We often hear that ageism is one of the barriers facing long-term care residents these days. Turns out it’s a barrier many employees may be up against as well.

Consider: Earlier this month, a federal appeals court rejected a healthcare worker’s claim that he was dismissed due to his advancing years.

Tom Lindeman, 48, seemed to have a pretty strong argument. St. Luke’s Hospital of Kansas City said it let him go after several infractions under the provider’s progressive disciplinary policy. Specifically, he failed to follow call-in and time card procedures and violated patient confidentiality.

His attorneys pointed out an apparent inconsistency. What about younger employees who committed similar offenses? Why was it OK for them to stay on?

Amazingly, the court ruled a comparison did not apply. Why? Because they didn’t share the same jobs or same supervisors, nor were they all on their final strike of the facility’s discrimination policy.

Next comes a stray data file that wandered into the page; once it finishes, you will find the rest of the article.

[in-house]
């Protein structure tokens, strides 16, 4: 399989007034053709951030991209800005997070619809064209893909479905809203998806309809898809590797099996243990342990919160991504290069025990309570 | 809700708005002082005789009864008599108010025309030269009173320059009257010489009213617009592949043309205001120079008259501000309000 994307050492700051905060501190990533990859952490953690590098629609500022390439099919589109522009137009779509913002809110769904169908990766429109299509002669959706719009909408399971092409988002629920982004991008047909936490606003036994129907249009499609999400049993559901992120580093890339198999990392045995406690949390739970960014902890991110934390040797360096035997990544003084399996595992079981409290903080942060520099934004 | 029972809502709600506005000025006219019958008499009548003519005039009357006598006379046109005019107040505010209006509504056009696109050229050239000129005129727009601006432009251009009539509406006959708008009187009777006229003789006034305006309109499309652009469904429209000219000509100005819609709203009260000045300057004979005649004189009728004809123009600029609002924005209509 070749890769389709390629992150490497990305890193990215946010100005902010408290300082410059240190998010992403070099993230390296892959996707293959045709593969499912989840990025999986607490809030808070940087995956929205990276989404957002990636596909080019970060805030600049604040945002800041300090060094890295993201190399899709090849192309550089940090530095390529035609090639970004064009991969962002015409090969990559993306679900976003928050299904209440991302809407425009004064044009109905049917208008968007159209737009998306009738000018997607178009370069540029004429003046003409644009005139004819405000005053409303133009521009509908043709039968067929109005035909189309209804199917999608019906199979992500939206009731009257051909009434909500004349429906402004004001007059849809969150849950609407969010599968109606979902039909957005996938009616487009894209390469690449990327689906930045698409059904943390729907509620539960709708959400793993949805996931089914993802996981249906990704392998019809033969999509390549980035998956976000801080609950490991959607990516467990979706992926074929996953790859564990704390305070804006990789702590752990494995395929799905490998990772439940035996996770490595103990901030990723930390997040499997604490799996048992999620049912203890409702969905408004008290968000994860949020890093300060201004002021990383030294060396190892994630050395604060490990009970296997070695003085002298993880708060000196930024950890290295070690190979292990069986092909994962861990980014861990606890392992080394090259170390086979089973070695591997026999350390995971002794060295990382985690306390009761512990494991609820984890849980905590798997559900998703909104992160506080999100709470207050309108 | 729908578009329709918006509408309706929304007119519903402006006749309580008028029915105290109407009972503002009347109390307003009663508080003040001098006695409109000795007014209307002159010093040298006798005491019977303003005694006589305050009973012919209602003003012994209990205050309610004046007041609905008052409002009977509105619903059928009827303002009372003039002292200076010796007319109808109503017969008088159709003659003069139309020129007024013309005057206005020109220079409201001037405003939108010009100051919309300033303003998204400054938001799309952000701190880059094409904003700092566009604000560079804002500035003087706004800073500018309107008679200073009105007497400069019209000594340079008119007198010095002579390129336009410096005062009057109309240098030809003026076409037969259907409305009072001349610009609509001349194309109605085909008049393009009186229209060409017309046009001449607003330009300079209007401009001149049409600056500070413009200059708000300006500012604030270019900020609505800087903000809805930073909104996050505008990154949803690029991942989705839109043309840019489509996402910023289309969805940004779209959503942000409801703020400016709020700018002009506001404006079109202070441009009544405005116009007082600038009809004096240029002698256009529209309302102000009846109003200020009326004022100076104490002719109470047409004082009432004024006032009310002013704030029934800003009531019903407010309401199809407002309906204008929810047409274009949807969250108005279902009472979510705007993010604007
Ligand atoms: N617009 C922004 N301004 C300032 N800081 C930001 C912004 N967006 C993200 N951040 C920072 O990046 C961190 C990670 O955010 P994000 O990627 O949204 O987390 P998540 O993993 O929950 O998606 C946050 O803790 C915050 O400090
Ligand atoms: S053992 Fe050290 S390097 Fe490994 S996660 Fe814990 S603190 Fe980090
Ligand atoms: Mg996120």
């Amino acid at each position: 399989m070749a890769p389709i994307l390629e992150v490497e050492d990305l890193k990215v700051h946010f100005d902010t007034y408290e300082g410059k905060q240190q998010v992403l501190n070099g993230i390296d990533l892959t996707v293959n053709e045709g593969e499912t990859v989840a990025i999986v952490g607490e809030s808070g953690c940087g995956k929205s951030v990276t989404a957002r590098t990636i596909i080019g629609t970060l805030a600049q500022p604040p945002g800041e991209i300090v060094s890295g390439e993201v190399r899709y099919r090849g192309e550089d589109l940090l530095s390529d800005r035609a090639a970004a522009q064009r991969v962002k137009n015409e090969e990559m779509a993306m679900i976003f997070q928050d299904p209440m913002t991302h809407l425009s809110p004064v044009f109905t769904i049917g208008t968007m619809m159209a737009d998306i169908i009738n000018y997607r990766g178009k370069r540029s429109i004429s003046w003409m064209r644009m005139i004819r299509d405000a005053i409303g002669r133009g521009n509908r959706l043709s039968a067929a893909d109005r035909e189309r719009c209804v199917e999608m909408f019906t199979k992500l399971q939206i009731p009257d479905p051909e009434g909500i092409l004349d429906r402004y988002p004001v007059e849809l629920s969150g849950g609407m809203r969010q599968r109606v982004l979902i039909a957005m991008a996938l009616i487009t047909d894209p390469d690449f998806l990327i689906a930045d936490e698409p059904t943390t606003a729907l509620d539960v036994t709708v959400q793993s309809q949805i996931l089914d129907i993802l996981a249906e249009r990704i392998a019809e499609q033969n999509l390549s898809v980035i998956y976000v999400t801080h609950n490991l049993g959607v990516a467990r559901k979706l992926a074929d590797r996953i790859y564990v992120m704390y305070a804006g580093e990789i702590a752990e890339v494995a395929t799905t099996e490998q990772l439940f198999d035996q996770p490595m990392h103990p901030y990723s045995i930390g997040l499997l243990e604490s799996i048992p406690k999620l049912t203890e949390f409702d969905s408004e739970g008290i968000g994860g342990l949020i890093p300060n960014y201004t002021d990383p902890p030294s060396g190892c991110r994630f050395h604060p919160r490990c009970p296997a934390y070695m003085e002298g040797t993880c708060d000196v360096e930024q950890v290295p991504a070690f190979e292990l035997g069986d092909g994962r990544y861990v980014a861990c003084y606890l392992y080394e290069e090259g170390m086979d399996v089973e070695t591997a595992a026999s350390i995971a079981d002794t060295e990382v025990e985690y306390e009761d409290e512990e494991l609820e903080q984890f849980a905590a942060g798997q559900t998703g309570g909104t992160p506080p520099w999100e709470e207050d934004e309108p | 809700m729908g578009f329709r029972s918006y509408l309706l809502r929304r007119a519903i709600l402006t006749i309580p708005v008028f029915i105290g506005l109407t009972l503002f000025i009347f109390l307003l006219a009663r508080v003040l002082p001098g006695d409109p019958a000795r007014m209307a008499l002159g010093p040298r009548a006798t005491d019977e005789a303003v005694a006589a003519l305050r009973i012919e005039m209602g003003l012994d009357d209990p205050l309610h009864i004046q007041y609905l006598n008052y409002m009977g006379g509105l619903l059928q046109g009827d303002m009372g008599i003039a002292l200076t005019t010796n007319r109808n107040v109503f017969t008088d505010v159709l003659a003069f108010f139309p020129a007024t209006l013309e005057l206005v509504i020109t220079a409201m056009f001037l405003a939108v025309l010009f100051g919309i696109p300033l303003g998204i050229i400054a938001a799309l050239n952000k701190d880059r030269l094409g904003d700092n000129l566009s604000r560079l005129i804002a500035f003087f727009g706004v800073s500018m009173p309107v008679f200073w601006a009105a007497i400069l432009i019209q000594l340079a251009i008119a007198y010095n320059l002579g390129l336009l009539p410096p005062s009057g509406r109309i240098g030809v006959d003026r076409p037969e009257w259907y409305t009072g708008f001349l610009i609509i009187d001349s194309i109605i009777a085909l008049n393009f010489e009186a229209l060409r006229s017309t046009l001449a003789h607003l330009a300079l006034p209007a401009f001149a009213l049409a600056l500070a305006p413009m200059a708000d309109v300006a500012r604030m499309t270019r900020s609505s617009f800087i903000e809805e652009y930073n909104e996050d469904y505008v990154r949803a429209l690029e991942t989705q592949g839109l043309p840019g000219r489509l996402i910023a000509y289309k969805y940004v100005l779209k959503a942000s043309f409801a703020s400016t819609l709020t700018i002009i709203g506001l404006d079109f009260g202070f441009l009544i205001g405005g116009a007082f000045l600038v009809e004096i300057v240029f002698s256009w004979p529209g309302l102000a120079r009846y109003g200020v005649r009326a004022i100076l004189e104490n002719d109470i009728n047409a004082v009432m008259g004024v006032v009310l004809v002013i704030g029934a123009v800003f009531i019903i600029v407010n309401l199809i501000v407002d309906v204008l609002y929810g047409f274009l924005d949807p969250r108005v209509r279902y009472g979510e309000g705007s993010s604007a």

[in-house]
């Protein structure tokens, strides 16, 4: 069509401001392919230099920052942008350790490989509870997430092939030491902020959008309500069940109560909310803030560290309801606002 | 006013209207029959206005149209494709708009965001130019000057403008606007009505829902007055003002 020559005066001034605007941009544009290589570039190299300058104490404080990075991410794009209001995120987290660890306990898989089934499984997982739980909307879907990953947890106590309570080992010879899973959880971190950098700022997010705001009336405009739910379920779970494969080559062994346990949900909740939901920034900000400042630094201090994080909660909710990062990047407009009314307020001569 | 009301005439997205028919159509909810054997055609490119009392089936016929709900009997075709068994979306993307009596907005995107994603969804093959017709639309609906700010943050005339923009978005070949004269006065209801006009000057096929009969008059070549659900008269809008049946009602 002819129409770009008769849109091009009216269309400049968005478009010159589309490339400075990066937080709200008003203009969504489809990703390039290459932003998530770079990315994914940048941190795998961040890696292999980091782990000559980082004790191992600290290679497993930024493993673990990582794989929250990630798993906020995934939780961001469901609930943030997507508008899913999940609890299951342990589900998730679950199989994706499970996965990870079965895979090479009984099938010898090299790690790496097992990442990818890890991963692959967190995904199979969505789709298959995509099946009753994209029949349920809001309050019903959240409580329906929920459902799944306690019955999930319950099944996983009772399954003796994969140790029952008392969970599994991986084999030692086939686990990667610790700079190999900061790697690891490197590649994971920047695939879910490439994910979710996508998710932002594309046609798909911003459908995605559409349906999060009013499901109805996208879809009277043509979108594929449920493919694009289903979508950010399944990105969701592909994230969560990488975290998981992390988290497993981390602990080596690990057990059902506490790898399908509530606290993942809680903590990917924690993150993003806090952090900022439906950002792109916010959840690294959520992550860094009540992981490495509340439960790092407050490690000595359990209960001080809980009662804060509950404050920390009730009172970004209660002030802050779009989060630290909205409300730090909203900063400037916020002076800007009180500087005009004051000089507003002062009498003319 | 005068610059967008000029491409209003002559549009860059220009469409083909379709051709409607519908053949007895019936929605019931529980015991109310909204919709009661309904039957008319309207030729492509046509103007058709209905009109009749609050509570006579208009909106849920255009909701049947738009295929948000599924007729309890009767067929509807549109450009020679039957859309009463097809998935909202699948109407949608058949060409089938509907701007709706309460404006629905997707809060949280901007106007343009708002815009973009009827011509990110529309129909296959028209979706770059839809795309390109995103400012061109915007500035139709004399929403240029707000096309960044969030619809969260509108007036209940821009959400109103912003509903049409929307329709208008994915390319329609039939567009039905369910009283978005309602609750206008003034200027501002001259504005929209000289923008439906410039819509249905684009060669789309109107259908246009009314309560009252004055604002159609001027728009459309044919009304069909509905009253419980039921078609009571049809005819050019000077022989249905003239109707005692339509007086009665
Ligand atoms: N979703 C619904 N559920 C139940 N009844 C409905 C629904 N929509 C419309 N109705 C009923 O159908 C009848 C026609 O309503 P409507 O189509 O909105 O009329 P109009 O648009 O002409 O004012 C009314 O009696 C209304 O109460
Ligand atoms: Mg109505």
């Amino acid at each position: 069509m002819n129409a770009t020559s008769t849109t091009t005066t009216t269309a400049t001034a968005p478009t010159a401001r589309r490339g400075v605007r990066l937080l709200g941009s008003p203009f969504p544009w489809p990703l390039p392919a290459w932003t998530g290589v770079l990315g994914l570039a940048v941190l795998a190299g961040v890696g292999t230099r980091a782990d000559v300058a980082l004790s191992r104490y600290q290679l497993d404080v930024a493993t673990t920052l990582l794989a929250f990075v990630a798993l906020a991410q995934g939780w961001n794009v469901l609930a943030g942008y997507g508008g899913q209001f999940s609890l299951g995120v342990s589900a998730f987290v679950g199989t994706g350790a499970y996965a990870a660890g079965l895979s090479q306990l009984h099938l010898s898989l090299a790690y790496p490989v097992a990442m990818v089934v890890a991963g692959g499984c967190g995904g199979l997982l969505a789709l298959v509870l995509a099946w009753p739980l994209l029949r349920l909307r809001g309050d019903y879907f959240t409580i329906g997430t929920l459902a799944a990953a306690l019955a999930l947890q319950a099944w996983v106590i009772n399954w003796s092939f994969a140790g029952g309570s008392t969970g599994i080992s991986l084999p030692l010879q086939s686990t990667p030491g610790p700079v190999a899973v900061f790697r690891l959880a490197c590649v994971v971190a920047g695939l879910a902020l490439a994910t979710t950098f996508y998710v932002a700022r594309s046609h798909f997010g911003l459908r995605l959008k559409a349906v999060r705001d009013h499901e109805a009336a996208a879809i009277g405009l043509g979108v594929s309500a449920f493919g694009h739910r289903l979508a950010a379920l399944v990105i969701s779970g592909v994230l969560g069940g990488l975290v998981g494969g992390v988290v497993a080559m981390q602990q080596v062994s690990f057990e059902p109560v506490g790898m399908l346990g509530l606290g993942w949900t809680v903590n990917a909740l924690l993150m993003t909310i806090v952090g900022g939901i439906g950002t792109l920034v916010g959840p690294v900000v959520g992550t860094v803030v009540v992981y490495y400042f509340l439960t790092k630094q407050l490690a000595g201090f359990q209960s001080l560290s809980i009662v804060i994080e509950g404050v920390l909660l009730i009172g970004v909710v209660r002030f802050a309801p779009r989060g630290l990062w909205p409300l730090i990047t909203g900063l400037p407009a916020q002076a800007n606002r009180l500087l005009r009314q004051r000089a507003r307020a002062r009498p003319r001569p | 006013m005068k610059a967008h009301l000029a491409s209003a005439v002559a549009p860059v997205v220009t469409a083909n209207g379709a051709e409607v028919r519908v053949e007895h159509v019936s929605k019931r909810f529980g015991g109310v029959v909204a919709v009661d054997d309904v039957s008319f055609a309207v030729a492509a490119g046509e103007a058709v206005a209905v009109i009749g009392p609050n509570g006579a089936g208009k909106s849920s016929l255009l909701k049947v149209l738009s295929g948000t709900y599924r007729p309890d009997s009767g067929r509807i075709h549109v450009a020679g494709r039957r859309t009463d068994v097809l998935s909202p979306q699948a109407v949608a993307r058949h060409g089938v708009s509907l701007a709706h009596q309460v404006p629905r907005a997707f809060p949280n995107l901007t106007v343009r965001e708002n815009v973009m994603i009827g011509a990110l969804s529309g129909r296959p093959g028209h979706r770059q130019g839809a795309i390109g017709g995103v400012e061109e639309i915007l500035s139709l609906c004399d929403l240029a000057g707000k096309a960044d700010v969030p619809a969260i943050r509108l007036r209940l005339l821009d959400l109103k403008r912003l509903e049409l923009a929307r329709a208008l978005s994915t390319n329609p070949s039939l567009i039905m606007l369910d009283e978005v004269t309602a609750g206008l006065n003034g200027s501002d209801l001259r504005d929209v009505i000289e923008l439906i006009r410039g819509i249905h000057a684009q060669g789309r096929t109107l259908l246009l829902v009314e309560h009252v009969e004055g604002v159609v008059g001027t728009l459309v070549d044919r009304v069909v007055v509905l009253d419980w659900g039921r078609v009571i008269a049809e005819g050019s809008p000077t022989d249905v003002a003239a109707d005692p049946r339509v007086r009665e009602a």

In that case, it seems fair to infer that the alleged misdeeds mattered less than the offender’s title, and who that person reports to. Is it just me, or do the court’s newly discovered benchmarks seem a bit convenient?

Perhaps Lindeman can take comfort in a new report by the Equal Employment Opportunity Commission that notes age discrimination is a growing problem nationwide.

Federal investigators found that more than 60% of workers 45 and older admitted to witnessing or experiencing age discrimination. The report adds that women and minorities are particularly vulnerable.

Making matters worse is that older workers typically find it much more difficult to find new employment once they are let go, the authors concluded.

What’s somewhat ironic is that many studies have found that older employees tend to be far more reliable and productive than their younger cohorts. But from a paycheck and benefits perspective, they also tend to be more expensive. And therein lies the rub.

Perhaps what’s happening here is not really intentional discrimination so much as simple economics at play.

In other words, why pay the higher cost of a long-time employee when you can get a youngster for a fraction of that total? If you need to be creative when it comes to citing an infraction to legitimize the firing, so be it.

Or as Michael Corleone so neatly put it when justifying a rival’s murder: It’s not personal, Sonny, it’s strictly business.

John O’Connor is McKnight’s Editorial Director.